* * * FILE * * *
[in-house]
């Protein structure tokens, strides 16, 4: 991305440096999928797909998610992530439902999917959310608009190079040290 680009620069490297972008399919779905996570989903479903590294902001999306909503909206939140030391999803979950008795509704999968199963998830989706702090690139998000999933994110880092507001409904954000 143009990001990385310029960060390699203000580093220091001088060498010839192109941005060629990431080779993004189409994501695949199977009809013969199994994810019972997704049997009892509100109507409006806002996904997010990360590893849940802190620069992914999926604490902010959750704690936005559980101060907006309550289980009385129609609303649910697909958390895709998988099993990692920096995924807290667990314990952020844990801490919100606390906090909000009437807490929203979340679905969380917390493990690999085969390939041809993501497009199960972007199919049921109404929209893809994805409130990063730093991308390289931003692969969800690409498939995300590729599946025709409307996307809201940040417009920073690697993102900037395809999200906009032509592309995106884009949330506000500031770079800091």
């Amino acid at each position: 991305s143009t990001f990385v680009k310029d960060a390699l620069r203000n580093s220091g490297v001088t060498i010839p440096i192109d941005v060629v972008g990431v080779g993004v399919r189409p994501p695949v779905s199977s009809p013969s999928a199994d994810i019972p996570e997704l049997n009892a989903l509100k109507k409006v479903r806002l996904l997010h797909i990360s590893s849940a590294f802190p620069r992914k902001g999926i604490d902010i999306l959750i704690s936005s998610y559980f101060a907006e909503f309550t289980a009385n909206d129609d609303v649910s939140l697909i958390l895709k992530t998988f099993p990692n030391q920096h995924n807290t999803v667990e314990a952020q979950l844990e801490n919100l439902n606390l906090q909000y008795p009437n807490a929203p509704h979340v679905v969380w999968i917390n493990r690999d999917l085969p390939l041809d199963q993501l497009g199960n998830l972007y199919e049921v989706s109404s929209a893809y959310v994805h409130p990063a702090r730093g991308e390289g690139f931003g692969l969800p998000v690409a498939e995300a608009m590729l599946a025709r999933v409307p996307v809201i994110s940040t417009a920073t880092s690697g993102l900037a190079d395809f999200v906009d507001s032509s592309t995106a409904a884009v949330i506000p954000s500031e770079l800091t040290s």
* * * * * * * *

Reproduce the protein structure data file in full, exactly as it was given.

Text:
[in-house]
């Protein structure tokens, strides 16, 4: 991305440096999928797909998610992530439902999917959310608009190079040290 680009620069490297972008399919779905996570989903479903590294902001999306909503909206939140030391999803979950008795509704999968199963998830989706702090690139998000999933994110880092507001409904954000 143009990001990385310029960060390699203000580093220091001088060498010839192109941005060629990431080779993004189409994501695949199977009809013969199994994810019972997704049997009892509100109507409006806002996904997010990360590893849940802190620069992914999926604490902010959750704690936005559980101060907006309550289980009385129609609303649910697909958390895709998988099993990692920096995924807290667990314990952020844990801490919100606390906090909000009437807490929203979340679905969380917390493990690999085969390939041809993501497009199960972007199919049921109404929209893809994805409130990063730093991308390289931003692969969800690409498939995300590729599946025709409307996307809201940040417009920073690697993102900037395809999200906009032509592309995106884009949330506000500031770079800091």
């Amino acid at each position: 991305s143009t990001f990385v680009k310029d960060a390699l620069r203000n580093s220091g490297v001088t060498i010839p440096i192109d941005v060629v972008g990431v080779g993004v399919r189409p994501p695949v779905s199977s009809p013969s999928a199994d994810i019972p996570e997704l049997n009892a989903l509100k109507k409006v479903r806002l996904l997010h797909i990360s590893s849940a590294f802190p620069r992914k902001g999926i604490d902010i999306l959750i704690s936005s998610y559980f101060a907006e909503f309550t289980a009385n909206d129609d609303v649910s939140l697909i958390l895709k992530t998988f099993p990692n030391q920096h995924n807290t999803v667990e314990a952020q979950l844990e801490n919100l439902n606390l906090q909000y008795p009437n807490a929203p509704h979340v679905v969380w999968i917390n493990r690999d999917l085969p390939l041809d199963q993501l497009g199960n998830l972007y199919e049921v989706s109404s929209a893809y959310v994805h409130p990063a702090r730093g991308e390289g690139f931003g692969l969800p998000v690409a498939e995300a608009m590729l599946a025709r999933v409307p996307v809201i994110s940040t417009a920073t880092s690697g993102l900037a190079d395809f999200v906009d507001s032509s592309t995106a409904a884009v949330i506000p954000s500031e770079l800091t040290s």